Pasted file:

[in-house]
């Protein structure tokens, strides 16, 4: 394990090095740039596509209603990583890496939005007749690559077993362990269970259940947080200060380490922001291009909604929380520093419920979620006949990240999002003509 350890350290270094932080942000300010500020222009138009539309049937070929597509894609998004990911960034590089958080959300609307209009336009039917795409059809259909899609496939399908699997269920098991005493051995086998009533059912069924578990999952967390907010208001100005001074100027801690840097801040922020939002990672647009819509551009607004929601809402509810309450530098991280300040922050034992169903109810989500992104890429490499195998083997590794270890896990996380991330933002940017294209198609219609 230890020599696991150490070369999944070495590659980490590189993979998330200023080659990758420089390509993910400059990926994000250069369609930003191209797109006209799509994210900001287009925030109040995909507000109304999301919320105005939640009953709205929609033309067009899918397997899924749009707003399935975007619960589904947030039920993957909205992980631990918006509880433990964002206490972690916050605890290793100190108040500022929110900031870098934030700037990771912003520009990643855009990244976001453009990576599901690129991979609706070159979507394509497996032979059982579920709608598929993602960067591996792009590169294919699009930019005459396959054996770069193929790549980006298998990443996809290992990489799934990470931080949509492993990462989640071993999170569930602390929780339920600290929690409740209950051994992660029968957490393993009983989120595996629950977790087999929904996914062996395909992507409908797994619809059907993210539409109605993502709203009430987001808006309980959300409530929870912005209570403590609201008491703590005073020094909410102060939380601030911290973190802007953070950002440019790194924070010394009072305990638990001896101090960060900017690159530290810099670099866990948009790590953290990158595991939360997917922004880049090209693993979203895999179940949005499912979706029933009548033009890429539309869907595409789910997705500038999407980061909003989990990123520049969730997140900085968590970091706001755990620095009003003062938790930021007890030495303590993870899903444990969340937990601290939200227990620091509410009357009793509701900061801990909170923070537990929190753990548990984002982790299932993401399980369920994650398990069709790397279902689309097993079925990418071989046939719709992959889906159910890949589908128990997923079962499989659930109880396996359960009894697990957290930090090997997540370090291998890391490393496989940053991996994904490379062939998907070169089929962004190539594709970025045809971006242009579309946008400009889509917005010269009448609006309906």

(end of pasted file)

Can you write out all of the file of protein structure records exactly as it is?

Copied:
[in-house]
């Protein structure tokens, strides 16, 4: 394990090095740039596509209603990583890496939005007749690559077993362990269970259940947080200060380490922001291009909604929380520093419920979620006949990240999002003509 350890350290270094932080942000300010500020222009138009539309049937070929597509894609998004990911960034590089958080959300609307209009336009039917795409059809259909899609496939399908699997269920098991005493051995086998009533059912069924578990999952967390907010208001100005001074100027801690840097801040922020939002990672647009819509551009607004929601809402509810309450530098991280300040922050034992169903109810989500992104890429490499195998083997590794270890896990996380991330933002940017294209198609219609 230890020599696991150490070369999944070495590659980490590189993979998330200023080659990758420089390509993910400059990926994000250069369609930003191209797109006209799509994210900001287009925030109040995909507000109304999301919320105005939640009953709205929609033309067009899918397997899924749009707003399935975007619960589904947030039920993957909205992980631990918006509880433990964002206490972690916050605890290793100190108040500022929110900031870098934030700037990771912003520009990643855009990244976001453009990576599901690129991979609706070159979507394509497996032979059982579920709608598929993602960067591996792009590169294919699009930019005459396959054996770069193929790549980006298998990443996809290992990489799934990470931080949509492993990462989640071993999170569930602390929780339920600290929690409740209950051994992660029968957490393993009983989120595996629950977790087999929904996914062996395909992507409908797994619809059907993210539409109605993502709203009430987001808006309980959300409530929870912005209570403590609201008491703590005073020094909410102060939380601030911290973190802007953070950002440019790194924070010394009072305990638990001896101090960060900017690159530290810099670099866990948009790590953290990158595991939360997917922004880049090209693993979203895999179940949005499912979706029933009548033009890429539309869907595409789910997705500038999407980061909003989990990123520049969730997140900085968590970091706001755990620095009003003062938790930021007890030495303590993870899903444990969340937990601290939200227990620091509410009357009793509701900061801990909170923070537990929190753990548990984002982790299932993401399980369920994650398990069709790397279902689309097993079925990418071989046939719709992959889906159910890949589908128990997923079962499989659930109880396996359960009894697990957290930090090997997540370090291998890391490393496989940053991996994904490379062939998907070169089929962004190539594709970025045809971006242009579309946008400009889509917005010269009448609006309906």